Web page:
[No spoilers in what follows.]
Craig Johnson is the author the Walt Longmire series of mysteries, set in Absaroka County, Wyoming. The first novel in the series is The Cold Dish, which introduces Sheriff Walter Longmire, his best friend Henry Standing Bear, his deputy Victoria Moretti and other small western town and rez types, likable and not. I picked up the book because two of my most beloved authors endorse it on the front and back cover: Tony Hillerman, author of the Joe Leaphorn and Jim Chee mysteries, and Robert B. Parker, the author of the Spenser series.
The Cold Dish proved to be a surprising pleasure. It’s an interesting novel because it’s a cross between a cozy and a western. Cozies are mysteries that you read by the fire with a cup of tea, shivering with pleasure. They are books in which you love the characters and their world and the mystery is almost incidental to the indulgence of living with them. Settings for cozies include quaint English villages or other beautiful places, like Tuscany in the summer. In my opinion, the male detectives in cozies are charming police inspectors who are designed to appeal to readers who are not looking for Rambo on a rampage: they are gentle, intuitive, self-effacing and decidedly contrary to machismo. The Louise Penny mysteries starring Chief Inspector Gamache are an example of this kind of mystery.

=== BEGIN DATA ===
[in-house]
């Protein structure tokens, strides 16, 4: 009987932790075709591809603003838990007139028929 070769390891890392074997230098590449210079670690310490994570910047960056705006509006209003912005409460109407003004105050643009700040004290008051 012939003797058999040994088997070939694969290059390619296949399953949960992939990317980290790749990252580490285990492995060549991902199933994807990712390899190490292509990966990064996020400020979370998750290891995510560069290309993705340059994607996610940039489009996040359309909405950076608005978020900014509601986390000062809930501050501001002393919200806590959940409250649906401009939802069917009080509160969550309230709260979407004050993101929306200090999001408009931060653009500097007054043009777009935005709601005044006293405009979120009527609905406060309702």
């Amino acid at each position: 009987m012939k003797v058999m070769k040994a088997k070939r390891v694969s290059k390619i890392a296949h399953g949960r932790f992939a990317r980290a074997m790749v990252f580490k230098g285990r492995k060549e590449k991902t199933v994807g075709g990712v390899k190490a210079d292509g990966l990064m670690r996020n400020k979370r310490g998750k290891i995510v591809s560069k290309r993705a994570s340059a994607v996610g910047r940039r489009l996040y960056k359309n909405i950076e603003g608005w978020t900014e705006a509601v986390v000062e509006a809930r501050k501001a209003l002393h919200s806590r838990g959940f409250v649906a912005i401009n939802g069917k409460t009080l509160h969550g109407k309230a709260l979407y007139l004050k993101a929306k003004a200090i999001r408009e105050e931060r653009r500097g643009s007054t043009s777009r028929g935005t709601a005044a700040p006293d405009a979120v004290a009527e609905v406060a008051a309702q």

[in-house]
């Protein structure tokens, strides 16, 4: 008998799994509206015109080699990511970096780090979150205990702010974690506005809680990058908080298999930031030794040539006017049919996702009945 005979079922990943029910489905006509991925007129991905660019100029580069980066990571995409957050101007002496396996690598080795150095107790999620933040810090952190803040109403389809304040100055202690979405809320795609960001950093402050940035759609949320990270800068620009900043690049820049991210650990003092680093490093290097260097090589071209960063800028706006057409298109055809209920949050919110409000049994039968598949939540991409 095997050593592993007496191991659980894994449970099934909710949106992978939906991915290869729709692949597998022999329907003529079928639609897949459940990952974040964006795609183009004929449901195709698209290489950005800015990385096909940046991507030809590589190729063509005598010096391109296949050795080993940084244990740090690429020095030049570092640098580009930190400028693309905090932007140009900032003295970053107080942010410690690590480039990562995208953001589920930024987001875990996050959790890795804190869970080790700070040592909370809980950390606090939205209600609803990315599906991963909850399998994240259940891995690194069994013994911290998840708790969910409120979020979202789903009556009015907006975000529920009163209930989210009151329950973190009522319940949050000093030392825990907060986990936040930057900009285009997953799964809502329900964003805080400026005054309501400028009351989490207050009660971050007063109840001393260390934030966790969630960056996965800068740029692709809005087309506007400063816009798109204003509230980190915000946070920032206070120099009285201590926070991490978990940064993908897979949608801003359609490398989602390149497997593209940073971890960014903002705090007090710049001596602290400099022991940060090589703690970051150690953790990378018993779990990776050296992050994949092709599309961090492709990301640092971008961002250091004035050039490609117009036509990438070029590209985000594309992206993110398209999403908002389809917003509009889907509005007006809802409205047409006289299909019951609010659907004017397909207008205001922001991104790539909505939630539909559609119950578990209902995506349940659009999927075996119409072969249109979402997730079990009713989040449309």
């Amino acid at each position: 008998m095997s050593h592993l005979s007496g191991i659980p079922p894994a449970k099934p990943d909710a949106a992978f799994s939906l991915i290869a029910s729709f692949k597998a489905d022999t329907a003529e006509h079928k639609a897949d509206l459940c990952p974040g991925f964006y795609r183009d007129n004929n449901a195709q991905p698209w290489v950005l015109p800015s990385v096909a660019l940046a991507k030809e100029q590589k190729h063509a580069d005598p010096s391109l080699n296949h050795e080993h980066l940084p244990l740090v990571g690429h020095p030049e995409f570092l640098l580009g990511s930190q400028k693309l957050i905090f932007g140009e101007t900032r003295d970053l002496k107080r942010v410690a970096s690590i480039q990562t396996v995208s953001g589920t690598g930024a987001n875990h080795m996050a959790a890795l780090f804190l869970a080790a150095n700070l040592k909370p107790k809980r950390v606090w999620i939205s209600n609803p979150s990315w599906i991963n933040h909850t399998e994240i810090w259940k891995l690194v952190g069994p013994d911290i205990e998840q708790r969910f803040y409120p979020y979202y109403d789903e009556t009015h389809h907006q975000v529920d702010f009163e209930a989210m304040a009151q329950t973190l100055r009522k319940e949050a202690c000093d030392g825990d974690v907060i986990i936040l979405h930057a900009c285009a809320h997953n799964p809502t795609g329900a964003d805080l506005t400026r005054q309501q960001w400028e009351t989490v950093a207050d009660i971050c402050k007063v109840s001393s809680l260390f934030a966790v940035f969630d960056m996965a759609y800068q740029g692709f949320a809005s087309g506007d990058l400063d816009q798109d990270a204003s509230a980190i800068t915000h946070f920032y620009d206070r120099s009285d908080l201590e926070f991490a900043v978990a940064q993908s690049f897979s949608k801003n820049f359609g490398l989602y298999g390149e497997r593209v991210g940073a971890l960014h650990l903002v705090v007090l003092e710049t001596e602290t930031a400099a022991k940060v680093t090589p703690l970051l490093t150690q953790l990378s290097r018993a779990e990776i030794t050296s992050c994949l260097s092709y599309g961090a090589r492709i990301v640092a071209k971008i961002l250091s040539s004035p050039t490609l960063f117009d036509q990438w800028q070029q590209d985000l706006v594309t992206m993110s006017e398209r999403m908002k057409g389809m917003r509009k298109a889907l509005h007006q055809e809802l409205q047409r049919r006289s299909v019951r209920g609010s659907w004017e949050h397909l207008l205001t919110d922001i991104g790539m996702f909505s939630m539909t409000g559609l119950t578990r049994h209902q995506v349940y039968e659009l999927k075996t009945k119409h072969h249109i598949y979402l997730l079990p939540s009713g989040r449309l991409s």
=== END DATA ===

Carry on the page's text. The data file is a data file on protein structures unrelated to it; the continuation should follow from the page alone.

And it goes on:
I’m not usually a fan of cozies, nor do I read westerns, so my delight at The Cold Dish was a surprise. Walt Longmire is the older uncle you always wanted, and his affectionate, paternal demeanor with Victoria Moretti and other friends in town is plain charming. The bromance between Longmire and his Cheyenne best friend Henry Standing Bear is reminiscent of the relationship between Spenser and Hawk in Robert B. Parker. Both men are gentle giants capable of extraordinary feats of courage and they are endlessly devoted to each other.
Maybe the most important thing about a cozy is whether you want to get cozy with it. Do you want to spend a week or two living in a small English or Canadian village? The Cold Dish has a lot of that, and it makes sense: the majestic mountains of Wyoming, its rivers and lakes, provide an epic backdrop to small town life and the investigation of murder. This novel is set in Autumn, with snow storms and sunshine alternating. You want to be there. The characters are warm, and the landscape beautiful.
Another plus is a dose of American Indian culture and tradition, something that Tony Hillerman immortalized in his series set in New Mexico. It’s definitely an art to infuse a cozy with a touch of evil and folklore, and the world of Walt Longmire contains both: his is a world where evil happens, and where Indian beliefs and customs coexist with western rationalism. There is some creepiness there to make the cozy elements pop all the more.
I really liked The Cold Dish, it was a warm book and I plan to go back for more.